Round the Mountain

Tongariro Around the Mountain is a 65km 4-6 day tramp in a loop from Whakapapa around Mount Ruapehu. In terms of scenery it ranks up there with the Great Walks, but is tougher by some margin. Much of the tramp is along unformed track, following marker poles up and down some pretty winding terrain. Hard on the ankles and knees but stunning views, nice huts and great sense of satisfaction from completing.

Couldn’t find much online when I looked into doing it so thought I’d plug a gap and write up my Easter 2015 trip…

Whakapapa Village to Waihohonu Hut, DOC time 5½ hours, 14.3km
A gentle start across well formed track and through small gullies with views of Mount Tongaririo and Mount Ngauruhoe ahead. The hut is relatively new and well set up, with an enormous kitchen area.






Waihohonu Hut to Rangipo Hut, DOC time 5 hours, 12.5km
Crossing the Rangipo desert does involve quite a lot of walking on sand and more plants than I’d expect to see in a desert (the only one in NZ) but at least you’re unlikely to get rained on. Pretty desolate if atmospheric place which becomes jaw dropping upon reaching the lahar path river valley. This is where volcanic mudflow has wiped out three bridges in the past 40 years, so not somewhere to hang around but definitely take a few photos. Not far from there to reach the Rangipo Hut (altitude 1,556m) which has the most spectacular location of any hut on the track (and most other tracks). Endless vistas made for a great lunch spot. Would have happily stayed there the night if I wasn’t doing most of the walk in two very long days…










Rangipo Hut to Mangaehuehu Hut, DOC time 5½ hours, 8.5km
Not far from the hut you’ll reach the awesome Waihianoa Gorge, which you’ll then need to carefully make your way down and back up the other side. Pretty slippery rocks which felt like a big deal at the time, but in retrospect was merely a warm up for the leg from Okahune Mountain Road. Further on I thought I was seeing things but it was actually a horizontal rainbow across the horizon, beautiful. Gets pretty boggy toward the end of this section with some boardwalks at interesting / lethal when wet angles. Mangaehuehu Hut (altitude 1,285m) is cosy, I lucked out by being in the four bed bunk room rather than the kitchen / bunk room. In the morning I nearly trod on a couple of guys sleeping under the kitchen bench!









DSC08053 Mangaehuehu Hut

Mangaehuehu Hut to Ohakune Mountain Road, DOC time 3 hours, 8.9km (half way option to Blyth Hut, 1 hour return from track junction)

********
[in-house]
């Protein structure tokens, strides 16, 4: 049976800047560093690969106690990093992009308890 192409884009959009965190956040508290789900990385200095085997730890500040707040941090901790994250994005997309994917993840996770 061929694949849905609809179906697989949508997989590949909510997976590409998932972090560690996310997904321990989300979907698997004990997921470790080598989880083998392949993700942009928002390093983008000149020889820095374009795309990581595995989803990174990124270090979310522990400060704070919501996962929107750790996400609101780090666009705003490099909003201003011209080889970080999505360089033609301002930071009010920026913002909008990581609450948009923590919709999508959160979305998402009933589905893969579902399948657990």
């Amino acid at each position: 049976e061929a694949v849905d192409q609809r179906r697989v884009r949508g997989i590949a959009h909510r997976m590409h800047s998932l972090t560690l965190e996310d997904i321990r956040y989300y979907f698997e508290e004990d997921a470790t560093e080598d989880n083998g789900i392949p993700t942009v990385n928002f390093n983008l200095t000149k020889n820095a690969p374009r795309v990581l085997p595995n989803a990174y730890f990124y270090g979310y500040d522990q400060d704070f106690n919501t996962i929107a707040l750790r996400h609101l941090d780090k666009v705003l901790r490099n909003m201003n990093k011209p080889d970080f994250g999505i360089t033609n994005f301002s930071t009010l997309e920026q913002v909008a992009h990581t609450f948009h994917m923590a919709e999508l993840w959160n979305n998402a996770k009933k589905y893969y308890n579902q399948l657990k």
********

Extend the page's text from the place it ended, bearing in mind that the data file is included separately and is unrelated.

Starts fairly easy through bush, with an option to Blyth Hut which I didn’t take. Others on the track did though and took an unmarked track behind it up to Turoa before heading down Ohakune Mountain Road. I stuck with the main track and was rewarded with some lovely lakes reflecting Mount Ruapehu before reaching Okakune Mountain Road.





Ohakune Mountain Road, no DOC time but takes at least an hour, 3km
Only 3km to travel between track sections but was a hard hour’s walk up a steep road paying careful attention for cars. Bit of a slog enlivened by nice views of Mount Ruapehu ahead.



DSC08130 Ohakune Mountain Road Car Park

Ohakune Mountain Road to Mangaturuturu Hut, DOC time 1½ hours, 3km
Had wondered how 3km could take 1½ hours but soon found out. Descending The Cascades was probably the scariest experience I’ve had tramping and amazed that there isn’t a bypass option. Basically it involves making your way very, very carefully down a steep, wet rock face, with fast flowing streams and waterfalls to either side of you. While carrying a 15kg pack. After the near death experience was relieved to have lunch in the characterful Mangaturuturu Hut, though as one of the smallest on the track do may not be the best option to stay at during popular times of the year.





Mangaturuturu Hut to Whakapapaiti Hut, DOC time 5½ hours, 10.3km
The toughest part of the track with seemingly endless large valleys to descend and ascend. Even after many hours tramping you can still see the Ohakune Mountain Road car park taunting you by being a few km away as the crow flies, but many km as the tramper tramps, having been up and down at least half a dozen major valleys. The rewards are the ever presence Hauhungatahi to your left and Mount Ruapehu to your right (though was in cloud when I did it, helped keep it relatively cool at least). Ever hopeful of seeing the hut over every ridge it was a special moment when it finally came into sight. Half an hour easy downhill walk I thought. Wrong. Was a tough hour heading away from the hut up and over a couple more steep hillsides before finally reaching Whakapapaiti Hut.